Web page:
Wotan had taken away her immortality, but at least she still had her knitting needles.
I'm an opera fan, and while I don't listen to operatic music exclusively, I do find it highly suitable as a background for knitting.
A love of opera is much like a love of knitting: one feels compelled to spread the joy. To that end, I give you my off-the-cuff list of opera arias, duets, and scenes that pair well with certain types of knitting.
- For knitting 2x2 rib. "Largo al factotum" from Rossini's The Barber of Seville. It may only be true for continental knitters (of which I am one), but if you can get the alternation of your knitting and purling to fall in with the rhythm of Figaro's patter, you can build up a head of steam and finish your sweater or cuff ribbing in record time. Don't try to keep up with the final molto allegro, though. You'll put your eye out.
- For knitting something for your sweetheart. "Deh vieni, non tardar" from Mozart's Le Nozze di Figaro. My favorite aria from my favorite opera. Simple and calm, but filled with the buoyant feeling you get (at least, I hope you do) when you think of the person you love.
- For knitting lace. "Sul fil d'un soffio etesio," from Verdi's Falstaff. When it's properly performed, the texture of the music is pure gossamer.
- For ripping back a little. "Der Hölle Rache kocht in meinen Herzen," from Mozart's Die Zauberflöte (The Magic Flute). The first line of this notoriously difficult, fiendlishly angry aria translates to "A vengeful Hell pulses within my heart." Enough said.
- For ripping back a whole lot. "Ah, chi mi dice mai" from Mozart's Don Giovanni. Another vengeance aria. Includes the delicious and appropriate lines "I will destroy him. I will rip his heart out."
- For weaving in ends or sewing seams. "Dome epais" from Délibes's Lakmé. Awfully Enya for something written in the last century. If this won't keep you calm and balanced as your project nears completion, you need to switch to decaf.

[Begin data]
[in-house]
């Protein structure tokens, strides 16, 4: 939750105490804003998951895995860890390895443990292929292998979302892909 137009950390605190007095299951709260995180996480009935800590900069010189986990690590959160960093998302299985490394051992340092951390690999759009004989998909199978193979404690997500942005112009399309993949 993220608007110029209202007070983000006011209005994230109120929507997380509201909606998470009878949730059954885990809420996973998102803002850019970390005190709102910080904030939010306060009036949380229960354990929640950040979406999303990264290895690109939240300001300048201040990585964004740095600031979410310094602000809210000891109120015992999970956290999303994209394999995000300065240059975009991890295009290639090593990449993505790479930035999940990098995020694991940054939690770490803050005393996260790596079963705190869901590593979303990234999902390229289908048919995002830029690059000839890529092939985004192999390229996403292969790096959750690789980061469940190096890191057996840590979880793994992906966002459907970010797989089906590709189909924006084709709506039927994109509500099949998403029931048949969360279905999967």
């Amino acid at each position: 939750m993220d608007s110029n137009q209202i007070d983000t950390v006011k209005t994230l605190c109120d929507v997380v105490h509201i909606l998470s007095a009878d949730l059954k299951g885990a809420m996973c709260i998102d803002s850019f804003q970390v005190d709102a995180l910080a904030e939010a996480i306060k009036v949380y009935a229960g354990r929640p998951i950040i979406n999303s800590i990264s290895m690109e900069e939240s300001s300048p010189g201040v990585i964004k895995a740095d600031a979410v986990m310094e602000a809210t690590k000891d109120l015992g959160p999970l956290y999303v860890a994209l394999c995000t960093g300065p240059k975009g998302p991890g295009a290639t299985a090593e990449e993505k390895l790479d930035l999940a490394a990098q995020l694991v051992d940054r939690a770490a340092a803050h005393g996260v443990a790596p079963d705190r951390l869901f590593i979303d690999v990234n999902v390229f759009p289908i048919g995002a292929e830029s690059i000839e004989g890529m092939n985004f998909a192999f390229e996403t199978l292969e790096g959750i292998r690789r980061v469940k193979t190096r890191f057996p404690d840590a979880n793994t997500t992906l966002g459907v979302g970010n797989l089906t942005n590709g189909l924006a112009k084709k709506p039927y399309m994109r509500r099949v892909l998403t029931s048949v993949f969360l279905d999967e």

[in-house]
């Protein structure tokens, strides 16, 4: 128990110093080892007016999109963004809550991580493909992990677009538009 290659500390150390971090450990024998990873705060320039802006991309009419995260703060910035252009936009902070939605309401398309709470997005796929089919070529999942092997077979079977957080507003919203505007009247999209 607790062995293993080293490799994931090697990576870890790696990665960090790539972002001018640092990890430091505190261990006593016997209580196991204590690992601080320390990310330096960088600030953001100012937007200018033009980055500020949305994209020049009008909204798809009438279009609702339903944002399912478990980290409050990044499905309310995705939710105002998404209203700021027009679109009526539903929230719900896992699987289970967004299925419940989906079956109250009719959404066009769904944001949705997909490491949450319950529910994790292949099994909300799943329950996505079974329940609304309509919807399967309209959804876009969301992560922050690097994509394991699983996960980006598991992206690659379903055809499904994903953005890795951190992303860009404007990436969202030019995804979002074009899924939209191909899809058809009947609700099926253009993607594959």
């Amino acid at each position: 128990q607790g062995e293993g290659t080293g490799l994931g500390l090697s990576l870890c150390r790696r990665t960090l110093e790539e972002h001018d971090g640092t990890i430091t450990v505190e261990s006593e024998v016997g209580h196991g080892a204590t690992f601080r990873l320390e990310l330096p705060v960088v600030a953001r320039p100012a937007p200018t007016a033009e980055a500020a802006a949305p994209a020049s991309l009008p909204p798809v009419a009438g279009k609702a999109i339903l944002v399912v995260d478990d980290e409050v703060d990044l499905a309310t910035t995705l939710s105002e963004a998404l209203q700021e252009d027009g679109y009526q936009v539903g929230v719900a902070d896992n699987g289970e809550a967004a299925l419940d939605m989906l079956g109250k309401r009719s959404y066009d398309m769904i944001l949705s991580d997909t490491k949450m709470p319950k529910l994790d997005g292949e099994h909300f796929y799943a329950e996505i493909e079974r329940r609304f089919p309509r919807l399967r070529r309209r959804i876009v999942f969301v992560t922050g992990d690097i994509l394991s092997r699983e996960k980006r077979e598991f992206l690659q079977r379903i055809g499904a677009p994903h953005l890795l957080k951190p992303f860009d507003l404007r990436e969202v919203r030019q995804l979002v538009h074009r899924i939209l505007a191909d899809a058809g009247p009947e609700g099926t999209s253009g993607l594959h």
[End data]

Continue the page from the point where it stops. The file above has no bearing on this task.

- For dancing madly about the room with a really cool just-finished object. "Je suis Titania" from Thomas's Mignon, "Son vergin vezzosa" from Bellini's I Puritani, or "Je veux vivre" from Gounod's Romeo et Juliette. All sunny and frolicsome, to put it mildly. You get to be the queen of the fairies, a sprightly virgin, or a love-smacked Juliet Capulet. Take your pick.
- For lying down very still in the dark after completing your first Fair Isle or Aran sweater, an Orenburg lace shawl, or some other absolutely epochal project. Isolde's Liebestod from Wagner's Tristan und Isolde. "Liebestod" means "love-death" and the character in question is simultaneously dying of, and being transfigured by, love. This is for celebrating achievements bigger than a new hat or a shrug. This is for the projects that lift you up to the next level of knitting.
- For trying to collect yourself when the #$@%^! pattern just isn't working, or you just found a @$#%^ error five rows back. "A vos jeux, mes amis," from Thomas's Hamlet, "J'ai perdu mon Eurydice" from Gluck's Orphée et Eurydice, "When I am laid in earth," from Purcell's Dido and Aeneas, "E lucevan le stelle" from Puccini's Tosca, "Addio del passato" from Verdi's La Traviata. All mad scenes or pre-death arias. Have a good cry. You'll feel better.
- All-purpose. "Song to the Moon" from Dvorák's Rusalka, "Mi chiamano Mimì" from Puccini's La Bohème, "Depuis le jour" from Charpentier's Louise, "Gold is a fine thing," from Moore's The Ballad of Baby Doe, "Una furtiva lagrima" from Donizetti's L'Elisir d'amore (The Elixir of Love).
And of course, it would have been therapeutic for Cio-Cio San (aka Madama Butterfly) to have a hobby, instead of staring through that damned telescope all day watching for Pinkerton's ship. After completing her first sweater–a well-known booster of self-esteem–maybe she'd have grown a backbone and decided to cut her losses, take the kid, and marry that nice Prince Yamadori.
On the other hand, there are quite a few songs and arias that either reference or actually involve spinning. But that's another entry.
*If there are some I don't know of or have forgotten, I guarantee other opera buffs reading this will let me know. We're a garrulous bunch.